Sorghum, which resembles corn in appearance, has a strong root system that reaches depths of 2–2.5 m. The erect stem ranges in height from 0.5 (in dwarf forms) to 7 m (in tropical forms). Upon maturation the stem is dry (in most varieties of 5. dochna and broomcorn) or fleshy (in sorgo). S. dochna has several stems. The leaf blade is lanceolate and sharp at the edges. The inflorescence is an erect, spreading, drooping or curved panicle, which generally measures 10–70 cm in length. The tunicate or naked grain is usually oval or ovate; its coloring is white, pink, red, or yellow. One thousand seeds weigh 5–32 g.
Sorghum grows well in a variety of soils and under various climatic conditions. It is thermophile, drought resistant, and salt tolerant.
Sorghum is grown for grain and forage. It also has industrial uses. The seed, which contains 61–68 percent starch, 7.8–16.7 percent protein, and 1.7–6.5 percent fat, is used in the production of flour, groats, alcohol, and starch. Sorgo stems contain up to 18 percent sugar and are used in the production of molasses (sorghum syrup). The grain and green mass are often fed to livestock. Sorghum straw is used in the manufacture of paper, cardboard, basketry, and brooms; it is also used to cover roofs, for fuel, and for fences. The dry stems of certain species yield a red dye for leather. The young plants of many species are poisonous.
Sorghum is native to equatorial Africa; India and China are considered to be the plant’s secondary centers of origin. Sorghum has been grown in India since the third millennium B.C. and in China and Egypt since the second millennium B.C. Its cultivation was introduced into Europe in the 15th century and into the Americas in the 17th century. Sorghum has been cultivated for centuries in what is now Middle Asia and the Soviet Far East; it was first grown in southern European Russia only in the 19th century.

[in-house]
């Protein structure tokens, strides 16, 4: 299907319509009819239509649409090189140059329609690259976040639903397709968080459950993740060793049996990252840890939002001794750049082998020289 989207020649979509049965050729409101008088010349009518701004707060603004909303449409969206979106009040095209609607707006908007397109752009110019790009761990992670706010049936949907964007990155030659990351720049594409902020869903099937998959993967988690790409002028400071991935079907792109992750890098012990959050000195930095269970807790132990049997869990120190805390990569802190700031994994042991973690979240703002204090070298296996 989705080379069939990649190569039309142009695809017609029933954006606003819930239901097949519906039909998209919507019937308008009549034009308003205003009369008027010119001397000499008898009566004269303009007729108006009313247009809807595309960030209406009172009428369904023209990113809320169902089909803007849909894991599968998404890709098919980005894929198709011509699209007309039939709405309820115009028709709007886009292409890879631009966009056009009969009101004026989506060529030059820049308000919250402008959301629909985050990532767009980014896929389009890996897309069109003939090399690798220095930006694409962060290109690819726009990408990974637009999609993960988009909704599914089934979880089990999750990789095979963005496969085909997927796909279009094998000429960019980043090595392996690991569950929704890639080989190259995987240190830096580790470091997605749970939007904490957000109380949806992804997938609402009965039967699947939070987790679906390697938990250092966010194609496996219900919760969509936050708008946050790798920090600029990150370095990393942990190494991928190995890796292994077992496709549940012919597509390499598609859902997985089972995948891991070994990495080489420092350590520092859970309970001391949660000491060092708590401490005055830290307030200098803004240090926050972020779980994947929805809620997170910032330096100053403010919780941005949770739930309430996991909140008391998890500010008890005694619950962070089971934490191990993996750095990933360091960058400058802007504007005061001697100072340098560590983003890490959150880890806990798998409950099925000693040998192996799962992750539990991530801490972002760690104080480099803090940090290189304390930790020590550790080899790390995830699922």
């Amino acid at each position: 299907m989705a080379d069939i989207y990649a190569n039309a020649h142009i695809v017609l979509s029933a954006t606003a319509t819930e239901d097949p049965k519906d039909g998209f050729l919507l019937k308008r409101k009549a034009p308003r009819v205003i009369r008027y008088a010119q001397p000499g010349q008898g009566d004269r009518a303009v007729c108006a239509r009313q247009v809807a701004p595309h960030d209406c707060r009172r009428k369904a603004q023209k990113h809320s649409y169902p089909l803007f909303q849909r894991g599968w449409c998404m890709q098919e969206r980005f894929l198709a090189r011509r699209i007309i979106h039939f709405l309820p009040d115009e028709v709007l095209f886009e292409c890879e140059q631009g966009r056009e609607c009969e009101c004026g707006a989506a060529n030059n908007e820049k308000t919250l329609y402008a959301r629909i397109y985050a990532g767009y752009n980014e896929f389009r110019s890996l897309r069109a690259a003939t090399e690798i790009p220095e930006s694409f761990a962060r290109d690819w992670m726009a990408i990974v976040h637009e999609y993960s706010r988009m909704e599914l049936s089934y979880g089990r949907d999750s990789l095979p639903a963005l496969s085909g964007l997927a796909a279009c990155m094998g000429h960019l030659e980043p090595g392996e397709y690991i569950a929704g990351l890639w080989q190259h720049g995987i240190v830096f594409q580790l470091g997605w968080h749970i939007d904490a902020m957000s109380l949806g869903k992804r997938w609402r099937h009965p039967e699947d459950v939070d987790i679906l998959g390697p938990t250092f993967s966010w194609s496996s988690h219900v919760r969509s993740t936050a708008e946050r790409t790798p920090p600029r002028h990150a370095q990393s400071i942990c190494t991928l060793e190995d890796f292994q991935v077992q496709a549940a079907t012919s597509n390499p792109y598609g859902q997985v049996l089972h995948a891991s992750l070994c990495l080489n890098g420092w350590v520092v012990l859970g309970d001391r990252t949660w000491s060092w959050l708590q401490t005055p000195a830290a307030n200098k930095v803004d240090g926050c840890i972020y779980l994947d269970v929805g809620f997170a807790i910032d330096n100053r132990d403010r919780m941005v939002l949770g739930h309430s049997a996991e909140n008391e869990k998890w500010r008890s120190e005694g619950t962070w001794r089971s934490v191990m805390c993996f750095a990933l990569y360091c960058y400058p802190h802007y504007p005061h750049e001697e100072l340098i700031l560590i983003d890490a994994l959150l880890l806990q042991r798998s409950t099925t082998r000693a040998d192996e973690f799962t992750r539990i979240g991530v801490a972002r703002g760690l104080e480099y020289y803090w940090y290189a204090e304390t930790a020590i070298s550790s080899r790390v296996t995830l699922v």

Worldwide plantings of sorghum totaled 27.1 million hectares (ha) in 1948–52, 34.2 million ha in 1961–65, 37.3 million ha in 1970, and 39.8 million ha in 1973 (16.0 million ha in India, 5.5 million ha in the USA, 5.1 million ha in Nigeria). In 1973 the gross harvest of grain was 48 million tons (4.5 million tons in India, 20.9 million tons in the USA, and 4.0 million tons in Nigeria), and the average harvest was 12.3 quintals per ha.
In the USSR sorghum, principally S. sernuum and 5. saccharatum, is grown on small areas in Middle Asia, Kazakhstan, the Volga region, the southern Ukraine, and Moldavia. On the best farms the yield of grain is 25–30 quintals per ha, and the yield of green mass is 300–400 quintals per ha. The best varieties and hybrids are Stepnoi 5, Katty-bash mestnoe, Kubanskoe kras-noe 1677, Kormovoi 5, and Oranzhevoe 160.
Sorghum is a row crop. It is used in after-harvest, after-mowing, and mixed plantings. It responds well to fertilization with 90–120 kg/ha NPK; sorgo grows well in soils treated with manure (40 tons/ha). The seeds are sown in broad rows, with 60–70 cm between rows. One hectare of land can support 40,000 to 120,000 plants. Sorghum is harvested at complete maturity for grain, during the period of wax ripeness for silage, and at the onset of panicle shedding for green feed. Insect pests include aphids, wire-worms, owlet moths, and European cornborers; diseases include covered smut, loose smut, stem rot, root rot, and bacterioses.
REFERENCESDemidenko, B. G. Sorgo. Moscow, 1957.
Shekun, G. M. Kul’tura sorgo v SSSR i ee biologicheskie osobennosti. Moscow, 1964.
Iakushevskii, E. S. “Mirovoe sortovoe raznoobrazie sorgo i puti ego selektsionnogo ispol’zovaniia v SSSR.” In the collection Sorgo v iuzhnykh i iugo-vostochnykh raionakh. Moscow, 1967.
Zhukovskii, P. M. Kul’turnye rasteniia i ikh sorodichi, 3rd ed. Leningrad, 1971.
N. S. KALASHNIK